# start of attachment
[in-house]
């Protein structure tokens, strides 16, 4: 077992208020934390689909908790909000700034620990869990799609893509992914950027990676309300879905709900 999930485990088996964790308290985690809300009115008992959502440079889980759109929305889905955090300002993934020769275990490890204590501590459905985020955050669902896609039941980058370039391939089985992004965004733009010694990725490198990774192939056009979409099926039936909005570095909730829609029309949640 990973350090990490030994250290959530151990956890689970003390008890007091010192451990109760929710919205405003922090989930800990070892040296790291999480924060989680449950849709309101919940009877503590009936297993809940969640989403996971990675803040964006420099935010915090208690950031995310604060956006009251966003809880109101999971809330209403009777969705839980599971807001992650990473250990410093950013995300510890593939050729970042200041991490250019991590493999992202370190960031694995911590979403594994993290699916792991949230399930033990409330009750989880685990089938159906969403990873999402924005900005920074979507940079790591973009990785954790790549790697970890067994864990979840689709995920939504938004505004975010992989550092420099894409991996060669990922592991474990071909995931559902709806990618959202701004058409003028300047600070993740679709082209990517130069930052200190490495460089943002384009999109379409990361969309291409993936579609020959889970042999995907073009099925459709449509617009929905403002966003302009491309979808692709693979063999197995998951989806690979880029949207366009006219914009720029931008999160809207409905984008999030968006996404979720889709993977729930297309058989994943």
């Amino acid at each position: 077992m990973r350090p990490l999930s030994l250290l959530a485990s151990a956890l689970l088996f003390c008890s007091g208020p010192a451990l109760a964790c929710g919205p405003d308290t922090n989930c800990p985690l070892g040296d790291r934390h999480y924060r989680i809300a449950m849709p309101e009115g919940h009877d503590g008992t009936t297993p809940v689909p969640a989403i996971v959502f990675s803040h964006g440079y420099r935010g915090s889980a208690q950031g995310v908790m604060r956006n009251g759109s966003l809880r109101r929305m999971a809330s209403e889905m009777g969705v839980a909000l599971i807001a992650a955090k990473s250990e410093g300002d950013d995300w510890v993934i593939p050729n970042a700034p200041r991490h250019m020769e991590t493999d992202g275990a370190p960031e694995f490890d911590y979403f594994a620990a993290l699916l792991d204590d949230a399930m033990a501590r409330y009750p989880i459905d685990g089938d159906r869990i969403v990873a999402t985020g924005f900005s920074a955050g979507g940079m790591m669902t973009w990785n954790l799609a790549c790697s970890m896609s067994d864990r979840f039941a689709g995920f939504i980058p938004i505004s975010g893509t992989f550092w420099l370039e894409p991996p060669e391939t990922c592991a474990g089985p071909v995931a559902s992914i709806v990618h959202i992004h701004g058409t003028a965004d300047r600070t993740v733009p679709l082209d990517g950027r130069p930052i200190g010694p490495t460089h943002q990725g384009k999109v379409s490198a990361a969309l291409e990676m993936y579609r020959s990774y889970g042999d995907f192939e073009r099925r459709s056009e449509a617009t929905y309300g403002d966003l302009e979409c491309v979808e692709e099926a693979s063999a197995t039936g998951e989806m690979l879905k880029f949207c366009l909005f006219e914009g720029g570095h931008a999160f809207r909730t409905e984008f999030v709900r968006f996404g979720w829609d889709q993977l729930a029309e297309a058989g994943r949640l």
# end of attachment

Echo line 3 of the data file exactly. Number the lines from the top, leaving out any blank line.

């Amino acid at each position: 077992m990973r350090p990490l999930s030994l250290l959530a485990s151990a956890l689970l088996f003390c008890s007091g208020p010192a451990l109760a964790c929710g919205p405003d308290t922090n989930c800990p985690l070892g040296d790291r934390h999480y924060r989680i809300a449950m849709p309101e009115g919940h009877d503590g008992t009936t297993p809940v689909p969640a989403i996971v959502f990675s803040h964006g440079y420099r935010g915090s889980a208690q950031g995310v908790m604060r956006n009251g759109s966003l809880r109101r929305m999971a809330s209403e889905m009777g969705v839980a909000l599971i807001a992650a955090k990473s250990e410093g300002d950013d995300w510890v993934i593939p050729n970042a700034p200041r991490h250019m020769e991590t493999d992202g275990a370190p960031e694995f490890d911590y979403f594994a620990a993290l699916l792991d204590d949230a399930m033990a501590r409330y009750p989880i459905d685990g089938d159906r869990i969403v990873a999402t985020g924005f900005s920074a955050g979507g940079m790591m669902t973009w990785n954790l799609a790549c790697s970890m896609s067994d864990r979840f039941a689709g995920f939504i980058p938004i505004s975010g893509t992989f550092w420099l370039e894409p991996p060669e391939t990922c592991a474990g089985p071909v995931a559902s992914i709806v990618h959202i992004h701004g058409t003028a965004d300047r600070t993740v733009p679709l082209d990517g950027r130069p930052i200190g010694p490495t460089h943002q990725g384009k999109v379409s490198a990361a969309l291409e990676m993936y579609r020959s990774y889970g042999d995907f192939e073009r099925r459709s056009e449509a617009t929905y309300g403002d966003l302009e979409c491309v979808e692709e099926a693979s063999a197995t039936g998951e989806m690979l879905k880029f949207c366009l909005f006219e914009g720029g570095h931008a999160f809207r909730t409905e984008f999030v709900r968006f996404g979720w829609d889709q993977l729930a029309e297309a058989g994943r949640l």